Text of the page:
Judge tosses reverse discrimination suits against Michigan State Police
Grand Rapids — A federal judge has dismissed a lawsuit filed by two high-level Michigan State Police officials who claimed they had been victims of reverse discrimination.
In a 35-page ruling released Monday, Chief U.S. District Judge Robert Jonker said that while Capt. Michael Caldwell and Inspector R. Michael Hahn have shown they disagree with the policy and priorities of the MSP, "at bottom, this is all they have shown."
The suit, filed in March 2020, contended that Caldwell had been demoted and Hahn fired for refusing to adhere to "blatant racial and gender preferences" implemented to satisfy the clamor of Gov. Gretchen Whitmer's administration "for affirmative action (racial and gender preferences) banned by referendum in 2006, and … placate minority advocacy groups that falsely accuse the Michigan State Police of institutional racism."
The two MSP veterans were the commander and assistant commander of the Seventh District in the northern Lower Peninsula when they were disciplined for violating "department policy related to the promotion and selection process," MSP Col. Joe Gasper, the director of the department, said at the time.
The MSP and Gasper were defendants in the lawsuit, which said Caldwell and Hahn were punished for being outspoken against Whitmer's push to increase opportunities for women and minorities on the force.
The ruling “doesn’t surprise me,” said their attorney, James Fett of Pinckney.
Fett said he will appeal, and will also pursue the case in state court. He said that at the same time Jonker rejected the claims of Caldwell and Hahn, he dismissed a separate suit by MSP Lt. Michael McCormick contending that he was passed up for a promotion to post commander because he is white.
Jonker's decision said there is "scant evidence that Director Gasper had any active involvement in Plaintiffs’ disciplinary process."
"The main characters in this case are all white males," Jonker noted, and the plaintiffs failed to demonstrate "that their discipline was retaliation for their complaints about the administration’s diversity policies."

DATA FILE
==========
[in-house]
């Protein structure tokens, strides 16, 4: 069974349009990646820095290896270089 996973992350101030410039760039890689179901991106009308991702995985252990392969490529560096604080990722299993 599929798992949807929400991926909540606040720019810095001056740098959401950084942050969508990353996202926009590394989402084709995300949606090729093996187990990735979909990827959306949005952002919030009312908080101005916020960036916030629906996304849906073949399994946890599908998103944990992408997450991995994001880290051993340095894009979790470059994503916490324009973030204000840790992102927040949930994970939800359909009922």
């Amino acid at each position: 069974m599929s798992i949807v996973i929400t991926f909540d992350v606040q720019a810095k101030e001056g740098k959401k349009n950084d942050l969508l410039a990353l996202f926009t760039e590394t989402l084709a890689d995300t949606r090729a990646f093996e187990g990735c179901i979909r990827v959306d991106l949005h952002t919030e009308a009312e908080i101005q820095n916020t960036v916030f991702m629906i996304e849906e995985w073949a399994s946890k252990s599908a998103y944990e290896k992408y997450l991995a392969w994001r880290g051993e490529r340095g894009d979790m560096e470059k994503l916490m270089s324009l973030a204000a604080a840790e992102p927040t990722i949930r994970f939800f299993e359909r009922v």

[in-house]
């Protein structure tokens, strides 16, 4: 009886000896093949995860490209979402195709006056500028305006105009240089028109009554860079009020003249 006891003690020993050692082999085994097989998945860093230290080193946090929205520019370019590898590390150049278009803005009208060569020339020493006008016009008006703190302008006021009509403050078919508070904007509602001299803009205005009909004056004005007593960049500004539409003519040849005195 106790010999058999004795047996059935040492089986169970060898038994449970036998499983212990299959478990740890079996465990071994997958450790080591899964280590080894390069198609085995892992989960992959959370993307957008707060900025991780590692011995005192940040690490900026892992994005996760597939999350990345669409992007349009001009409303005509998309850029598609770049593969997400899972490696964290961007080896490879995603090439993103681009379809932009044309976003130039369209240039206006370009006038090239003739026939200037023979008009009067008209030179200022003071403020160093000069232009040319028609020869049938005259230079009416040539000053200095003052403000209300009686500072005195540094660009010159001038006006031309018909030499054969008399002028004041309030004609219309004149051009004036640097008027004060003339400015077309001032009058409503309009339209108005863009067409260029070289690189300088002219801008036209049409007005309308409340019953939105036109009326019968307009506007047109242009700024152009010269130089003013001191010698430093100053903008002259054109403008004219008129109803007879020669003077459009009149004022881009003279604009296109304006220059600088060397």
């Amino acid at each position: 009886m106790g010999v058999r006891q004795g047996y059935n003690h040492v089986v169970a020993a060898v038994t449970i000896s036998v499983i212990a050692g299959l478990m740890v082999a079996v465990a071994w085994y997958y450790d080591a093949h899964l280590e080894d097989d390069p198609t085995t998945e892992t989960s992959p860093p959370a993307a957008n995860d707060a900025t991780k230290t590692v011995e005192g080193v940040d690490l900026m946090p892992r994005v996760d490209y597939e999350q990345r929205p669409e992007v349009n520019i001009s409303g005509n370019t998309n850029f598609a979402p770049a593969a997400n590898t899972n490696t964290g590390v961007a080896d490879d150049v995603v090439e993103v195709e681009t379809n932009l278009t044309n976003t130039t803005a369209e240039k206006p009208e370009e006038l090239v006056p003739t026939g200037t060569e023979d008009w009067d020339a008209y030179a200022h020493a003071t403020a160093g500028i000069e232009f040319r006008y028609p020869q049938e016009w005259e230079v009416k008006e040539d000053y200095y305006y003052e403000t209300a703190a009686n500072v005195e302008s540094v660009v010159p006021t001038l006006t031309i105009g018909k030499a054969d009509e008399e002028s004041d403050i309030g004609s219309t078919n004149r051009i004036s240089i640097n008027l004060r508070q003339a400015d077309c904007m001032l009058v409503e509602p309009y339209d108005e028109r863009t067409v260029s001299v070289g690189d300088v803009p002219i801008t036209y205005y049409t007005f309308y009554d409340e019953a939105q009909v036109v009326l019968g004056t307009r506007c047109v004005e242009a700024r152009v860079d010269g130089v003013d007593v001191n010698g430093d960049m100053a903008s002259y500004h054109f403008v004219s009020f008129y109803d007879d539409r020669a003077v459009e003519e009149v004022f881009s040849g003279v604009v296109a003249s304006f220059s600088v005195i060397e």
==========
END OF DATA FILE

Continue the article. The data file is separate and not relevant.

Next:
Michigan Attorney General Dana Nessel in a statement Tuesday said "these dismissals are important not just for MSP’s integrity as an employer, but for recognizing there is nothing inherently illegal about a diverse and inclusive work environment.
“These suits were an attempt to undermine MSP’s efforts to ensure the force properly represents the communities it serves," she said. "That doesn’t amount to discrimination — it's responsible community policing. I appreciate that Judge Jonker’s findings make clear the allegations laid out by these plaintiffs simply did not exist. I’m also proud of the AAGs (assistant attorney general's) who worked diligently to achieve this outcome for our client agency.”
Added Gasper: “This affirms what we have said from the beginning – the claims are false. There never was, or will be, employment, promotion, retention, or any other personnel practice decisions made motivated by bias or based on discrimination."
The case against Caldwell and Hahn stemmed from a request for a lateral transfer by Detective Lt. Michael Bush, head of the Traverse Narcotics Team, who wanted to become assistant post commander in Gaylord.
Caldwell opposed the transfer of Bush, who is white, because Bush was relatively new in his current job and was needed there.
An internal investigation by the MSP ultimately determined that Caldwell acted with "clear and distinct intent to undermine the selection process," and Hahn "violated department policy when you used your position to bully and intimidate members under your command participating in a selection process."
Caldwell retired in May, Fett said, and Hahn has been looking without success for a job in law enforcement.